A sensible professor!
In the Department of Environment & Geography too!
I’m, like, truly shocked and utterly, utterly, amazed!!!
IEEE SPECTRUM MAGAZINE
(Institute of Electrical and Electronics Engineers)
A Skeptic Looks at Alternative Energy
It takes several lifetimes to put a new energy system into place, and wishful thinking can’t speed things along
By Vaclav Smil / July 2012
“ …But this can happen only if planners have realistic expectations. The comparison to a giant oil tanker, uncomfortable as it is, fits perfectly: Turning it around takes lots of time.
And turning around the world’s fossil-fuel-based energy system is a truly gargantuan task. That system now has an annual throughput of more than 7 billion metric tons of hard coal and lignite, about 4 billion metric tons of crude oil, and more than 3 trillion cubic meters of natural gas. This adds up to 14 trillion watts of power. And its infrastructure—coal mines, oil and gas fields, refineries, pipelines, trains, trucks, tankers, filling stations, power plants, transformers, transmission and distribution lines, and hundreds of millions of gasoline, kerosene, diesel, and fuel oil engines—constitutes the costliest and most extensive set of installations, networks, and machines that the world has ever built, one that has taken generations and tens of trillions of dollars to put in place.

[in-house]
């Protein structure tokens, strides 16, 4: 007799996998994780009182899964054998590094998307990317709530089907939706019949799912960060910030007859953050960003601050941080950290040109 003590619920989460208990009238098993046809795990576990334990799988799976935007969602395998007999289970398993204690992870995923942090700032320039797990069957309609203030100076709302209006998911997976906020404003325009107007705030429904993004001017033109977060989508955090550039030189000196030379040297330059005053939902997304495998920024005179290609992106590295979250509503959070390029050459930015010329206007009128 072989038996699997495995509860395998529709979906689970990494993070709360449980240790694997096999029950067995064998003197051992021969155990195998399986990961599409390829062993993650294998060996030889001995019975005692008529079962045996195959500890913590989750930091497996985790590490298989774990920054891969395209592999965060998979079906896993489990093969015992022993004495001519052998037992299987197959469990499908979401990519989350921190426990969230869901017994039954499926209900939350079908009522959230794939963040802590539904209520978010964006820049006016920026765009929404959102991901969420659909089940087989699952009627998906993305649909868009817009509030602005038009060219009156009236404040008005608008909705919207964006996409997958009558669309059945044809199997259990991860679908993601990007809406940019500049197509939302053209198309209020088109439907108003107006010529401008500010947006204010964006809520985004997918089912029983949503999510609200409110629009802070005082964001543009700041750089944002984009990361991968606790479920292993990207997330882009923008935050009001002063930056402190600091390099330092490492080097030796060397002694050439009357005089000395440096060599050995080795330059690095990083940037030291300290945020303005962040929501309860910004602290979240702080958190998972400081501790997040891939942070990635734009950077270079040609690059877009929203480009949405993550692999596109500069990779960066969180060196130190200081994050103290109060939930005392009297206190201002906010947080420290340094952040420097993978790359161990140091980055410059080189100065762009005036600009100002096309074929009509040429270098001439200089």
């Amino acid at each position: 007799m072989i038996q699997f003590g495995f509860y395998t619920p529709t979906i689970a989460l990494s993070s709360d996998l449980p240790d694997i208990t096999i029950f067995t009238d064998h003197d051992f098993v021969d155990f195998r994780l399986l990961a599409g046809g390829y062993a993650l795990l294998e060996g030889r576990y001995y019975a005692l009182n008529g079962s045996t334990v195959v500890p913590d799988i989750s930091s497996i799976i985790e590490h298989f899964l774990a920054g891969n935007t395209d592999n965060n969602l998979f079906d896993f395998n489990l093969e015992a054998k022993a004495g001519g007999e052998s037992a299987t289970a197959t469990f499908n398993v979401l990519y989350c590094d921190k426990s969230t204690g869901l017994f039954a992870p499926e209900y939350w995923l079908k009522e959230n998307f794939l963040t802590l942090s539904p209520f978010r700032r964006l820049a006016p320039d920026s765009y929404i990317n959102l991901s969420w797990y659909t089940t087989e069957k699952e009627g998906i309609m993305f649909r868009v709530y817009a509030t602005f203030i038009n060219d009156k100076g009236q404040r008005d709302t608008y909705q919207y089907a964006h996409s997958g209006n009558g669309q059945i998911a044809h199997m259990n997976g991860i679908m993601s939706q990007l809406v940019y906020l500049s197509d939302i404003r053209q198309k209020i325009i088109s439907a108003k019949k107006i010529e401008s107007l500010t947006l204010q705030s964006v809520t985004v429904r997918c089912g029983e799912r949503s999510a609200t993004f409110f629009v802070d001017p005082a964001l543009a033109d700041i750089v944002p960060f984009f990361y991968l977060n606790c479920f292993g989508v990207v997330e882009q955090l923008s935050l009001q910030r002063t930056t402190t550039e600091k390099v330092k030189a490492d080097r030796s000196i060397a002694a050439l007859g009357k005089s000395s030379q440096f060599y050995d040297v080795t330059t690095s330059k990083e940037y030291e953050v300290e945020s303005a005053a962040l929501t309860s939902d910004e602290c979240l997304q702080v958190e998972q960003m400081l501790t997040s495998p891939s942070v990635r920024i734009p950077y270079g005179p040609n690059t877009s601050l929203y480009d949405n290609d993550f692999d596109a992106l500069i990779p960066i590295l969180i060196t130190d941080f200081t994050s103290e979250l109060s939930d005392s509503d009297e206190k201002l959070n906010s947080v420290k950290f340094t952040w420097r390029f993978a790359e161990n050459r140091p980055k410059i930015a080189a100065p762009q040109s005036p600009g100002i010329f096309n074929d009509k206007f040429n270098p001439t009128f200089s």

It is impossible to displace this supersystem in a decade or two—or five, for that matter. Replacing it with an equally extensive and reliable alternative based on renewable energy flows is a task that will require decades of expensive commitment. It is the work of generations of engineers.
About the Author
Vaclav Smil, a distinguished professor in the department of environment and geography at the University of Manitoba, in Canada, dates the interests that inform his article “A Skeptic Looks at Alternative Energy” to his student days at Prague’s Carolinum University more than 50 years ago. “Contrary to the currently popular assertion of accelerating innovation,” he says, “most technical improvements are evolutionary and take time to make a real difference. Consequently, I think little of claims of near‑instant transformations of any complex system.” ”